This system was expensive to install and maintain. If the small growers didn’t have the systems, they couldn’t deal with the box stores. This put additional pressure on the small- and medium-sized growers to cooperate more with the large grower.
Therefore, life was more difficult for small growers, and their direct sales were limited to smaller chain stores, garden centers and other groups like fundraising organizations.
Growers At Risk
This was a major warning to the small- and medium-sized growers to make sure their customer base was diversified and that no more than 30 percent of their total product was sold to any one customer.
Those small- and medium-sized growers who continued to sell almost all their product to large growers were very vulnerable to significant financial loss if the large growers or large retailers decided to use other sources or to produce the product themselves.
The most threatened by this situation are greenhouses between two and 10 acres. This size operation is too big to change to a retail business and too small to compete with the large growers. I know there are exceptions, but these greenhouse operations will have a much harder time trying to survive the recession (or the depression) of 2006-2009. These operations will encounter greater financial problems.
All greenhouse operations, no matter their size, will have more obstacles to overcome in 2010. The greenhouse operations that are in poor financial condition will be at the greatest risk.
Looking at the economic conditions for 2010, it appears consumers will have less discretionary money to spend. A family that makes $50,000 per year (the typical middle class family) will have to spend more for basic needs – food, housing, clothes – and more for taxes and services. It is estimated they will have less than $12,000 in discretionary income in 2010.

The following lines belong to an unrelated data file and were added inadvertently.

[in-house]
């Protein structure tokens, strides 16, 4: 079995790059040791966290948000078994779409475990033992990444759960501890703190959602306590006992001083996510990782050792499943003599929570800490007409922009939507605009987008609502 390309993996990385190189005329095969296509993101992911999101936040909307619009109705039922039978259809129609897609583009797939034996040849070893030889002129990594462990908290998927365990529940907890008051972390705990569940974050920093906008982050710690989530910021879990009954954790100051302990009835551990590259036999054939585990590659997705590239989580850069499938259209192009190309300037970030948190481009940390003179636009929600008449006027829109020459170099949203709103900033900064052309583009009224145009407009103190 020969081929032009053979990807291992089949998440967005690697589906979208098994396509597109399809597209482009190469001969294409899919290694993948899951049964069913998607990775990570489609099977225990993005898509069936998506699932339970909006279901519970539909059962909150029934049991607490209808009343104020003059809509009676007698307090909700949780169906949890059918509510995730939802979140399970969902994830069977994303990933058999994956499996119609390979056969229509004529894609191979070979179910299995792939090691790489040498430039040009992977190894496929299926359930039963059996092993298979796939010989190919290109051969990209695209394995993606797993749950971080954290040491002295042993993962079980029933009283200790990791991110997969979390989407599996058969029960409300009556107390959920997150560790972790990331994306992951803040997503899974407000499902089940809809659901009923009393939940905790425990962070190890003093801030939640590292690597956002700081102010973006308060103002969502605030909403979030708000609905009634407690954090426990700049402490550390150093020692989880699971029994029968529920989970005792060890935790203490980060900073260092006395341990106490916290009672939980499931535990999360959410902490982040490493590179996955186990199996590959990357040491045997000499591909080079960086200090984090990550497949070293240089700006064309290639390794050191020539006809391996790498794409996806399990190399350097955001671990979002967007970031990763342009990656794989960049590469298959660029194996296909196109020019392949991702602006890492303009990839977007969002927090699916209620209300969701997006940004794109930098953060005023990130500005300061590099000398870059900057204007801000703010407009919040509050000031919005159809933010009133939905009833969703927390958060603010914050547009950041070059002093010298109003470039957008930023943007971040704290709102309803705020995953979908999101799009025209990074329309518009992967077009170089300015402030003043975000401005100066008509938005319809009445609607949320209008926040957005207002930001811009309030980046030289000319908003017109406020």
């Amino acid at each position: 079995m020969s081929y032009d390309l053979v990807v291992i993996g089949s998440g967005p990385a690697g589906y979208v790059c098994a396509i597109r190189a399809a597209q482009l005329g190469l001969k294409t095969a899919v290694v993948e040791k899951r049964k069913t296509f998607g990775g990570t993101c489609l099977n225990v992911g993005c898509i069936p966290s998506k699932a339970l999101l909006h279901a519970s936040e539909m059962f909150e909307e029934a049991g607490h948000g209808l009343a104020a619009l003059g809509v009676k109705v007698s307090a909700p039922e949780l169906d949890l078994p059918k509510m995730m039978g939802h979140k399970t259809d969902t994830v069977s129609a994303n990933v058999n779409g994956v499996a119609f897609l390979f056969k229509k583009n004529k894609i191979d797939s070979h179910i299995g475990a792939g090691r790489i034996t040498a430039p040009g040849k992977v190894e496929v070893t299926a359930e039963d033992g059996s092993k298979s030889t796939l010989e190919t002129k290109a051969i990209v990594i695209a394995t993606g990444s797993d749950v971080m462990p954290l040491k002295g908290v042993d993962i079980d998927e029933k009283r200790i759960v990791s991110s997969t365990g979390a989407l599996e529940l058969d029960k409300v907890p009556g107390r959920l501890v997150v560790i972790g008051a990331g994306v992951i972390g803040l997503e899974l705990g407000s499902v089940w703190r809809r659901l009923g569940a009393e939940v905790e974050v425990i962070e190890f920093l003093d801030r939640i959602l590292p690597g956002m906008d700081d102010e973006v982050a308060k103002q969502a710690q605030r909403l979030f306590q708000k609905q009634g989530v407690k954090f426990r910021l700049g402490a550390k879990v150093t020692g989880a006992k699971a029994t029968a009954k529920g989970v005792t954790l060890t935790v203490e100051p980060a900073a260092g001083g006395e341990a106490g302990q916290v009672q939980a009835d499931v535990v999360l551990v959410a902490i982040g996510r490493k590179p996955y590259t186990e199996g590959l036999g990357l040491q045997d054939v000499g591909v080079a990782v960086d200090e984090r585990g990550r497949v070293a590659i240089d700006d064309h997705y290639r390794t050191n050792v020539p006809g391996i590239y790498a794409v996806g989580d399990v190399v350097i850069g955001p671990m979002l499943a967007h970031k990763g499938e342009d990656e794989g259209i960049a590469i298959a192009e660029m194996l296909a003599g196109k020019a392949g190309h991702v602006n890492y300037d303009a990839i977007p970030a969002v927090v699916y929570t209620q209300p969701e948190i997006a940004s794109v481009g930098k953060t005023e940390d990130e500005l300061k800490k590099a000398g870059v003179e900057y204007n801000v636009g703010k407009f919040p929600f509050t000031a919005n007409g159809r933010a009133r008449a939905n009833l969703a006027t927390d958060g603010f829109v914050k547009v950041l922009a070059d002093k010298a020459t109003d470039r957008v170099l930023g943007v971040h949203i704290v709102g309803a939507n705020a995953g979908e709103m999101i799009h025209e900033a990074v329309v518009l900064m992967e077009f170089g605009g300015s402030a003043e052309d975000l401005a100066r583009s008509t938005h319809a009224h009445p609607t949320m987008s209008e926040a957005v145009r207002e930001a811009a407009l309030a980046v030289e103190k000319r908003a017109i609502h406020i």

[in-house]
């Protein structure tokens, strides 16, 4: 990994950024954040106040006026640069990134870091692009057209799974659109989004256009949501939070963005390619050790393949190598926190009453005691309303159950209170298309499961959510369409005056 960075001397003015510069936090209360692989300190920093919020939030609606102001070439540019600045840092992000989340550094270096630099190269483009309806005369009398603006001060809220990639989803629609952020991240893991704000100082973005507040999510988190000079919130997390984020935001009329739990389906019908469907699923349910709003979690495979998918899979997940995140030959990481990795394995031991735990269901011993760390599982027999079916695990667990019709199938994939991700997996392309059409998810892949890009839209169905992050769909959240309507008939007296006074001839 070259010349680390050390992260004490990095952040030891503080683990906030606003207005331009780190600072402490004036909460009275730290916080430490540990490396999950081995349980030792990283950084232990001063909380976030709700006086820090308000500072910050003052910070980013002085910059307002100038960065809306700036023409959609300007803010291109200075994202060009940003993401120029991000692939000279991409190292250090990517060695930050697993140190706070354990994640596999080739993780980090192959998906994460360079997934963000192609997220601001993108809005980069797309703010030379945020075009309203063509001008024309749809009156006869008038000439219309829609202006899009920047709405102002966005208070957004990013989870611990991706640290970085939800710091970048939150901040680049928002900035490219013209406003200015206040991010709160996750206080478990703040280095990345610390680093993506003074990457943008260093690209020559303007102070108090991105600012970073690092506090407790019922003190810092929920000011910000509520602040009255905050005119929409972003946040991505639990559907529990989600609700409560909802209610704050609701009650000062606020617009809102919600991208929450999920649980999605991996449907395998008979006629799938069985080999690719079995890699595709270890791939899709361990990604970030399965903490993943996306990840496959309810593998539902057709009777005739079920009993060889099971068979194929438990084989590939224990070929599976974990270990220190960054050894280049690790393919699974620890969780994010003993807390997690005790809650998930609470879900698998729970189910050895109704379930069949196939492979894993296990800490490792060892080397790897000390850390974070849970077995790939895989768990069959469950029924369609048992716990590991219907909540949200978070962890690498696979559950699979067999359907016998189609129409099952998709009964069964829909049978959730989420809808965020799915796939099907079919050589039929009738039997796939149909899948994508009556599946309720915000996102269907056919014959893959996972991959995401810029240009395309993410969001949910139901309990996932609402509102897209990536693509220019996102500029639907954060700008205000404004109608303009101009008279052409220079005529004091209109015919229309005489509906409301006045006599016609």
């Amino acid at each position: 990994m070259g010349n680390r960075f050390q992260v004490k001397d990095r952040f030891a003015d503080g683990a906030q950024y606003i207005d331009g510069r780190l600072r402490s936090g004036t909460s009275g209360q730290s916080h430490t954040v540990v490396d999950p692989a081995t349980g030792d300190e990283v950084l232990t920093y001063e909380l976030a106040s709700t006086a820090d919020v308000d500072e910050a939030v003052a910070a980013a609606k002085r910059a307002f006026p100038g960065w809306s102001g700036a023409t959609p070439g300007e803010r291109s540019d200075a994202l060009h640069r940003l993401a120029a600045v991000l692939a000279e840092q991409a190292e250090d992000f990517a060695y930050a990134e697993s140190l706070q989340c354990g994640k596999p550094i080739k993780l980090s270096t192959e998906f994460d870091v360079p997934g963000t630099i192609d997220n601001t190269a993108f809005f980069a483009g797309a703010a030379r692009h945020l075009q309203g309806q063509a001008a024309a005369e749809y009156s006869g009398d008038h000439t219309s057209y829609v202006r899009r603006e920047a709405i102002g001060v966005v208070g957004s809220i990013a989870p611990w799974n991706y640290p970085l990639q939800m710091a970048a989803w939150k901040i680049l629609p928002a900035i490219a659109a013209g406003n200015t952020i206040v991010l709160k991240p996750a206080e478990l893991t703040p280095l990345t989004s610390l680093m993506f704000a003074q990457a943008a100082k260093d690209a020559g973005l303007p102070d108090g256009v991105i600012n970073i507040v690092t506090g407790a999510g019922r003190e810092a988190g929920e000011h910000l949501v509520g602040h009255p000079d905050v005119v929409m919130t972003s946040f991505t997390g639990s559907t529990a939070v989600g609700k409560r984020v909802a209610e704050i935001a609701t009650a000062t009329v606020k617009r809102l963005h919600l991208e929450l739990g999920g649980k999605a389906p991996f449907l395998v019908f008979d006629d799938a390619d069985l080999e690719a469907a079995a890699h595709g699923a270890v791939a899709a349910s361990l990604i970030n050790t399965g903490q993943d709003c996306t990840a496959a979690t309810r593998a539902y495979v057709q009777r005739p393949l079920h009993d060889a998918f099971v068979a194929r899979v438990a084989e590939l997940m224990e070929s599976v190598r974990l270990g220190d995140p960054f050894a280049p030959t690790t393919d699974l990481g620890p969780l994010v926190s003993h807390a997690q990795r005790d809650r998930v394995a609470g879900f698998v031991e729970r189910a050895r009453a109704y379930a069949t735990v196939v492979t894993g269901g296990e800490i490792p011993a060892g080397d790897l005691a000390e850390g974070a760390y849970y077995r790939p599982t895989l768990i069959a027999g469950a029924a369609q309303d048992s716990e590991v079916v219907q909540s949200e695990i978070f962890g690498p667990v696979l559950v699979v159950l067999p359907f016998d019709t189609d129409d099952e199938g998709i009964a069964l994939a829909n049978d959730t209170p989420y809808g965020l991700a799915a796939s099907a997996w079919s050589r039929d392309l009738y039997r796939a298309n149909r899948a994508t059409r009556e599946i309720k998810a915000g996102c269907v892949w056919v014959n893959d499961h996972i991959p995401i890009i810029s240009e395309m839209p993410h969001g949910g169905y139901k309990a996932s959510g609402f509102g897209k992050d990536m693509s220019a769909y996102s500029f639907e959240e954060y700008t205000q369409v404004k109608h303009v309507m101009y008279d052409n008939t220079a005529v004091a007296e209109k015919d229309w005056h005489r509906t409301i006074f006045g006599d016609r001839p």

What part of that income will be spent on horticultural products, specifically plants? The answer is I don’t know!
I believe there will be an increase in the number of food plants sold as seed or bedding plants. Other bedding plants should also be able to hold their own. Perennials should hold their own or decrease slightly. Large producers of trees and shrubs may see an even deeper drop in sales.
Therefore, we need to grow what the customer wants and needs! If we can make it easy for consumers to plant and grow vegetables and herbs, they can reduce their food costs. If we can help them save money, they will come to our establishments.
I wonder what pricing strategy our industry will use? It may follow the trend set by the box stores this Christmas, which is to offer discount sales in the beginning of the season and hope to sell out well before the holiday. Some suppliers have reduced the stores’ credit, and the supply toward the end of the season may be tight as a result.
If I were a retailer, I would promote the savings customers can make by choosing my operation. Many of the chain stores do this and print how much the customer has saved by shopping with them on the receipt.
As Yogi Berra said, “If you walk down the road and see a fork in it, pick it up and keep walking.”
Work hard and work right! Make your own path to a profit in 2010. Although it won’t be easy, you can make it happen. Best wishes for a profitable 2010.